The Greeks have many myths and gave us the name of this ancient culinary herb: oros ganos, meaning joy-of-the-mountain. If you have been fortunate enough to visit Greece, where oregano (wild Marjoram) covers the hill slopes imparts the summer air with its peppery fragrance, you have seen why the Greeks gave this plant that name. Goddess Aphrodite is attributed with imparting the sweet-spicy smell to the Marjoram plant as a symbol for luck. Bridal couples were crowned with garlands of Marjoram and plants were placed on tombstones to give rest to haunted spirits. The Greeks loved the smell after a bath, as Marjoram oil was massaged on their forehead and hair.
As we saw in the history section, Greek Culture has given us many practical uses of Marjoram. A few drops of the oil sprinkled on a pillow were recommended to promote relaxing and restorative sleep. It was used traditionally to promote healthy digestion and intestinal health as well. In ancient times covering them with Marjoram, Rosemary, Oregano, and Thyme, preserved meats before refrigeration was used. The essential oils from the leaf have been tested for its microbial properties in-vitro. These applications were researched for food safety and natural preservative techniques.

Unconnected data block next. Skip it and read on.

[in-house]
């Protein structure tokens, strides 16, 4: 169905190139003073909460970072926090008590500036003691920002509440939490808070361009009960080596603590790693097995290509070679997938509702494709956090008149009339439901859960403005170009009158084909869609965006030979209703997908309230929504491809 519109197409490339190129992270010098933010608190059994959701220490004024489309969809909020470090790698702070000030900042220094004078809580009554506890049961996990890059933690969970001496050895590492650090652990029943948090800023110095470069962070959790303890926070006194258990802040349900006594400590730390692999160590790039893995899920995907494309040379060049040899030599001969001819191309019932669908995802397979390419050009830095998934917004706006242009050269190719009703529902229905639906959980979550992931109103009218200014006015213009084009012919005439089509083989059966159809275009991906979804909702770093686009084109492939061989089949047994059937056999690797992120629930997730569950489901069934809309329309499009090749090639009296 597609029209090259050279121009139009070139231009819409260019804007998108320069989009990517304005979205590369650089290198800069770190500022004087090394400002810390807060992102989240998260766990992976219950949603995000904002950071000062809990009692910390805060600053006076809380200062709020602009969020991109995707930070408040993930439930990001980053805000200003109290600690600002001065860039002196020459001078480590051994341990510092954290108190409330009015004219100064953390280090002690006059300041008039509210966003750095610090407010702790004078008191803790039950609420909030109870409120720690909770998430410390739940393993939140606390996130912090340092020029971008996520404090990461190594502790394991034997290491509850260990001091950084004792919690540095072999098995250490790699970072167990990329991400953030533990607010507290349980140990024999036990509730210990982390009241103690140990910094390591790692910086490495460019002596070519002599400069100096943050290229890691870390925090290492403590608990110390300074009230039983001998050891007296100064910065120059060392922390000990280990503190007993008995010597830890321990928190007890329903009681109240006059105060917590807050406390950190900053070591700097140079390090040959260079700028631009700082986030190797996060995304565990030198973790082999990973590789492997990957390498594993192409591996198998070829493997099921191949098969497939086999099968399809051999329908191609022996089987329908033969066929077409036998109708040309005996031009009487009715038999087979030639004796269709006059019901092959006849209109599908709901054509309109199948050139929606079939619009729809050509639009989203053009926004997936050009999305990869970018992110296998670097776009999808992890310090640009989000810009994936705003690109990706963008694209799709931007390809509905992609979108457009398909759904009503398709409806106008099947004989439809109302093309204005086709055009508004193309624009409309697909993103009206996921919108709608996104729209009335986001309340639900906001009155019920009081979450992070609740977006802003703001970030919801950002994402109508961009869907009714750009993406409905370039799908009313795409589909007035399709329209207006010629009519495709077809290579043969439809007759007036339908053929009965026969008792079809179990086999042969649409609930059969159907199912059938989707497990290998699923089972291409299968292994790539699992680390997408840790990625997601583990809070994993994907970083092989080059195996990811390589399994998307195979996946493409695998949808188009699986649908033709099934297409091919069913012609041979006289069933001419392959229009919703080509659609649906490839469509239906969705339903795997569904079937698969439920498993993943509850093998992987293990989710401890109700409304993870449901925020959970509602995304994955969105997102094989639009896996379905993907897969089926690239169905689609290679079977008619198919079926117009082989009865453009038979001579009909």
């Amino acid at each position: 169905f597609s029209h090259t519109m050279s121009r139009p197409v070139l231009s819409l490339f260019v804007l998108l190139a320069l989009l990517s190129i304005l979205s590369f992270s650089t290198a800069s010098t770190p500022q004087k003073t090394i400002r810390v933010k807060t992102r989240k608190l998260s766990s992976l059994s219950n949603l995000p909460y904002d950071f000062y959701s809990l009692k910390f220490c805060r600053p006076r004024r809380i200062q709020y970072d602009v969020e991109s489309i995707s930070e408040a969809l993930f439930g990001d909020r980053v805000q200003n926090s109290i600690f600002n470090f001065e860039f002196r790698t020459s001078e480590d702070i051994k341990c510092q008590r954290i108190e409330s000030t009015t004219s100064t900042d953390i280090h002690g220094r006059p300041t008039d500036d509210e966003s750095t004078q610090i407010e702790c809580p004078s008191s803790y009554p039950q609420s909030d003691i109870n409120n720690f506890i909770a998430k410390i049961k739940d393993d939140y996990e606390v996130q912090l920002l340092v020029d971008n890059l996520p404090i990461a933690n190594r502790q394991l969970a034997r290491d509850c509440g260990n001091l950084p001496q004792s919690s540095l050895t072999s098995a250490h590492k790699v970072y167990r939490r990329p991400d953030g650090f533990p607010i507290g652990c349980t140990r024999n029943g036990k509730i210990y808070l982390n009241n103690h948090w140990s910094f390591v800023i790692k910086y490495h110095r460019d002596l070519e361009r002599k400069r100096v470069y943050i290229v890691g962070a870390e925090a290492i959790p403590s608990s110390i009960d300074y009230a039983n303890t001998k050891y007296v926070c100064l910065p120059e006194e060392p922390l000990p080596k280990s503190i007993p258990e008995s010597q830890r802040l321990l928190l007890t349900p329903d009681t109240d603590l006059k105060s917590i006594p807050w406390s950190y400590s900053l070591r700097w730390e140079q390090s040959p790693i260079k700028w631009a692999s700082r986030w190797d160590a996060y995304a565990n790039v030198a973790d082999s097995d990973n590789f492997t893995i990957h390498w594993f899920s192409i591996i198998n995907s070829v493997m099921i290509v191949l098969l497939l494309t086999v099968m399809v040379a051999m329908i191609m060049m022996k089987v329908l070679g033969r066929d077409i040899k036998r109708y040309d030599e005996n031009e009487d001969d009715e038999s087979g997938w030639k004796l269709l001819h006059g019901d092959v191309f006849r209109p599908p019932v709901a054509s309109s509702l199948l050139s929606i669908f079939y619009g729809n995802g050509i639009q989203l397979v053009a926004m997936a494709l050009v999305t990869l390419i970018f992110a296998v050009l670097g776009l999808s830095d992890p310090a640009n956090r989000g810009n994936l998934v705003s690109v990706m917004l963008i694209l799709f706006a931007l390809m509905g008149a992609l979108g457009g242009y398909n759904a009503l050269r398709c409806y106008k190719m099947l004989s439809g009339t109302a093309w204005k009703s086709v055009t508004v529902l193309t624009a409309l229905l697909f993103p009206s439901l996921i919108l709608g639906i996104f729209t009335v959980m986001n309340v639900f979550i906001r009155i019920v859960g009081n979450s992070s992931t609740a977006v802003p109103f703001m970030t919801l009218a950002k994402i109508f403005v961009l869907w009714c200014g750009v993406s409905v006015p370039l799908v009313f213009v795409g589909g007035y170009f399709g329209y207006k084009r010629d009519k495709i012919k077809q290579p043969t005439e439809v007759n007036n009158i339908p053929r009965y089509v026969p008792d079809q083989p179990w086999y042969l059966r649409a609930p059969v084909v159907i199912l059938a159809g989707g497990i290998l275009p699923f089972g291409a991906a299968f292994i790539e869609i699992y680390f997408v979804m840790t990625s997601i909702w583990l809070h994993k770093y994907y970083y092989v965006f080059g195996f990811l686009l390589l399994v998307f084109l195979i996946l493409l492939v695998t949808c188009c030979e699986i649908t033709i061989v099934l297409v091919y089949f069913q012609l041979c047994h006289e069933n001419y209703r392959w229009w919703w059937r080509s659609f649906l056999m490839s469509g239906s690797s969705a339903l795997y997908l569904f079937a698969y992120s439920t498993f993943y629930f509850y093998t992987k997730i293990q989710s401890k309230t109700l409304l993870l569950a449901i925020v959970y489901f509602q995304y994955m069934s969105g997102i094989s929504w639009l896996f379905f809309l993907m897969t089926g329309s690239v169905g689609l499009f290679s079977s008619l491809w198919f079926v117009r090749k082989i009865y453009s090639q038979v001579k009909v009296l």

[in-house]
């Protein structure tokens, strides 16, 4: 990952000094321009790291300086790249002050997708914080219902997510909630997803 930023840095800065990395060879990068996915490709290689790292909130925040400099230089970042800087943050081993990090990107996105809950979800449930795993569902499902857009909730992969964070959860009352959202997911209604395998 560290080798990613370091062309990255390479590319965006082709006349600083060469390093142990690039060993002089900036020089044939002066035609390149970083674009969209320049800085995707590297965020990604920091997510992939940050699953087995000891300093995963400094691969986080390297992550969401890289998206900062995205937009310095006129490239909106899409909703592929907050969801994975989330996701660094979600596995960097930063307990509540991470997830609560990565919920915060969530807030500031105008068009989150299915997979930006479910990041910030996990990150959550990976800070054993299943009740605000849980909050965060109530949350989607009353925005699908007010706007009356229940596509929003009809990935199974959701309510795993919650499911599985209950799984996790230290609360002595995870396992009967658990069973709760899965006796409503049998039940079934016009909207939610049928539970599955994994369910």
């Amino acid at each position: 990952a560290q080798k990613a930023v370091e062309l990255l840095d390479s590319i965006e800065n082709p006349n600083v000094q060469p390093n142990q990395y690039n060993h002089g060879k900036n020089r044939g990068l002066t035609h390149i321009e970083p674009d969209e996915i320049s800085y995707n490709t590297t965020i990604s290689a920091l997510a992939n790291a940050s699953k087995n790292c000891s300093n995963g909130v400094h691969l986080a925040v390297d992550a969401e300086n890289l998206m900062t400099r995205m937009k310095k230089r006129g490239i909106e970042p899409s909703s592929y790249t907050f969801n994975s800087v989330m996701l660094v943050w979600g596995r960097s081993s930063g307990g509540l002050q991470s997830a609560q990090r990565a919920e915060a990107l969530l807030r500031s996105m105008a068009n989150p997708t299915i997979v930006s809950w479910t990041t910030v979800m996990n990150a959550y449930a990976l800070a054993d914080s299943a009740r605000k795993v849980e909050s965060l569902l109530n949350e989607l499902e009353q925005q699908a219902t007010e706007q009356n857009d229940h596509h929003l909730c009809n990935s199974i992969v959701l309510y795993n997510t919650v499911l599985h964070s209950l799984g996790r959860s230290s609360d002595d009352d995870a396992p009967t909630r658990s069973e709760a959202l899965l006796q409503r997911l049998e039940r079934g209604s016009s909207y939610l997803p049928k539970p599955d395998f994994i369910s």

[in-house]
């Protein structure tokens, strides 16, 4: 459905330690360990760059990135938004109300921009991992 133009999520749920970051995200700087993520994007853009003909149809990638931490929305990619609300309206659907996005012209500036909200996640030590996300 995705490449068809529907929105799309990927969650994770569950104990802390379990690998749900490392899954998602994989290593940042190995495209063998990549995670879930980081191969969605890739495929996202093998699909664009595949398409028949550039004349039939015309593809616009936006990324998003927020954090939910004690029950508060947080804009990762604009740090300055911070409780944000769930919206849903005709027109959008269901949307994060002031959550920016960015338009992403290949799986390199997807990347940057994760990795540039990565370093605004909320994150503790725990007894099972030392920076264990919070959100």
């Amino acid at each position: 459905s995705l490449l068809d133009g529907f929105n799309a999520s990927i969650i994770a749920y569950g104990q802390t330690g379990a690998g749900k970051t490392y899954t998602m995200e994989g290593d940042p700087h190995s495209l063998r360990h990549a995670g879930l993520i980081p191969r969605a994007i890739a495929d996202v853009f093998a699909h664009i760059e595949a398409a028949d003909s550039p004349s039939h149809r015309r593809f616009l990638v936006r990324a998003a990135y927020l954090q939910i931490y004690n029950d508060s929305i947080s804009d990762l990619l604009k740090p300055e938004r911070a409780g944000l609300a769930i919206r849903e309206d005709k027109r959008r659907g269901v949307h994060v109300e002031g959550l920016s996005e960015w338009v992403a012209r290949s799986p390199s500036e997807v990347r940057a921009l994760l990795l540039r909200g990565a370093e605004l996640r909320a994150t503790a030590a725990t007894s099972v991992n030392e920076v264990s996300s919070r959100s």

Uses of Marjoram
This information in our Herbal Reference Guide is intended only as a general reference for further exploration, and is not a replacement for professional health advice. This content does not provide dosage information, format recommendations, toxicity levels, or possible interactions with prescription drugs. Accordingly, this information should be used only under the direct supervision of a qualified health practitioner such as a naturopathic physician.